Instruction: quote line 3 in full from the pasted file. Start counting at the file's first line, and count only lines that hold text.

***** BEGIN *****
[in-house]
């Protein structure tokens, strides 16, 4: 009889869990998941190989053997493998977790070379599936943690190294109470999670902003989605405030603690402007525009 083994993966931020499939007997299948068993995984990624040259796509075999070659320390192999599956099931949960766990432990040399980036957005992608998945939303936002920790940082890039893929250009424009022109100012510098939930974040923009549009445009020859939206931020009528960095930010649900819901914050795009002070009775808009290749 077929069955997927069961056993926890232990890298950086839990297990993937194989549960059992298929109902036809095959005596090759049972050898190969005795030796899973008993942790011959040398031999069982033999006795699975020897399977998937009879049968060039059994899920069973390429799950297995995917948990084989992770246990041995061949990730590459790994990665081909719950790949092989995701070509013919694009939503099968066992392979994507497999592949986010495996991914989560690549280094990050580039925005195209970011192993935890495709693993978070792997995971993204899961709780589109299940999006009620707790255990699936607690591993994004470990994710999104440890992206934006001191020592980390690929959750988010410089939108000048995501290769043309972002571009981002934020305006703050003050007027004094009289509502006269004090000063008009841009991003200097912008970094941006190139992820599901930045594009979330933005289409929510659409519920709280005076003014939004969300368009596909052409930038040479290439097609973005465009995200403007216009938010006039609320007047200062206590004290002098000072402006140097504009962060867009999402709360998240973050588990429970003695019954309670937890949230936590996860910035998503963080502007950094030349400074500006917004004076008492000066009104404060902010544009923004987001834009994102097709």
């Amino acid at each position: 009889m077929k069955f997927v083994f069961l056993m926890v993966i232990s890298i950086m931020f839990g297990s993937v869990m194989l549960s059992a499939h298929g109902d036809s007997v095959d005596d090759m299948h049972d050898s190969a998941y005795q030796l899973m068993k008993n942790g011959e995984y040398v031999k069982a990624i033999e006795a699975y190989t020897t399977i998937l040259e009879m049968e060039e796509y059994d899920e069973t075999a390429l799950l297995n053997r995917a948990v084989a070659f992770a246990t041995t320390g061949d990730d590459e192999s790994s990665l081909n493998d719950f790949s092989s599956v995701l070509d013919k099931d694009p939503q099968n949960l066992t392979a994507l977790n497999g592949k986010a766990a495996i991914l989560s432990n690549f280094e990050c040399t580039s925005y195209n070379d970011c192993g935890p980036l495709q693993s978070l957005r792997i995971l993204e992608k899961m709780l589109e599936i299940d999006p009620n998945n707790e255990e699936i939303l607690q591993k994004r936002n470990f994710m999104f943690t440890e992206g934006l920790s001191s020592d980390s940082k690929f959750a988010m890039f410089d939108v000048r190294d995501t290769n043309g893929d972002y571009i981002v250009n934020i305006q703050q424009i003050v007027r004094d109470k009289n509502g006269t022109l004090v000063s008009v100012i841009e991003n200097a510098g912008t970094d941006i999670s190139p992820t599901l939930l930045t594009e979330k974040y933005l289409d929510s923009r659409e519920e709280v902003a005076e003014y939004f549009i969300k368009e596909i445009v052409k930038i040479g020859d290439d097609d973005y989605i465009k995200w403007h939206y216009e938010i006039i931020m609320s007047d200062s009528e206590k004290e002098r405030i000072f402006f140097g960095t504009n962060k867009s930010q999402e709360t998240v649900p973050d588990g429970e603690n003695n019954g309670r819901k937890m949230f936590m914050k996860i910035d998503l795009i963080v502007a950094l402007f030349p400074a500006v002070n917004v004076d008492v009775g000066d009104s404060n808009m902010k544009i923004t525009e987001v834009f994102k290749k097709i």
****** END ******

């Amino acid at each position: 009889m077929k069955f997927v083994f069961l056993m926890v993966i232990s890298i950086m931020f839990g297990s993937v869990m194989l549960s059992a499939h298929g109902d036809s007997v095959d005596d090759m299948h049972d050898s190969a998941y005795q030796l899973m068993k008993n942790g011959e995984y040398v031999k069982a990624i033999e006795a699975y190989t020897t399977i998937l040259e009879m049968e060039e796509y059994d899920e069973t075999a390429l799950l297995n053997r995917a948990v084989a070659f992770a246990t041995t320390g061949d990730d590459e192999s790994s990665l081909n493998d719950f790949s092989s599956v995701l070509d013919k099931d694009p939503q099968n949960l066992t392979a994507l977790n497999g592949k986010a766990a495996i991914l989560s432990n690549f280094e990050c040399t580039s925005y195209n070379d970011c192993g935890p980036l495709q693993s978070l957005r792997i995971l993204e992608k899961m709780l589109e599936i299940d999006p009620n998945n707790e255990e699936i939303l607690q591993k994004r936002n470990f994710m999104f943690t440890e992206g934006l920790s001191s020592d980390s940082k690929f959750a988010m890039f410089d939108v000048r190294d995501t290769n043309g893929d972002y571009i981002v250009n934020i305006q703050q424009i003050v007027r004094d109470k009289n509502g006269t022109l004090v000063s008009v100012i841009e991003n200097a510098g912008t970094d941006i999670s190139p992820t599901l939930l930045t594009e979330k974040y933005l289409d929510s923009r659409e519920e709280v902003a005076e003014y939004f549009i969300k368009e596909i445009v052409k930038i040479g020859d290439d097609d973005y989605i465009k995200w403007h939206y216009e938010i006039i931020m609320s007047d200062s009528e206590k004290e002098r405030i000072f402006f140097g960095t504009n962060k867009s930010q999402e709360t998240v649900p973050d588990g429970e603690n003695n019954g309670r819901k937890m949230f936590m914050k996860i910035d998503l795009i963080v502007a950094l402007f030349p400074a500006v002070n917004v004076d008492v009775g000066d009104s404060n808009m902010k544009i923004t525009e987001v834009f994102k290749k097709i």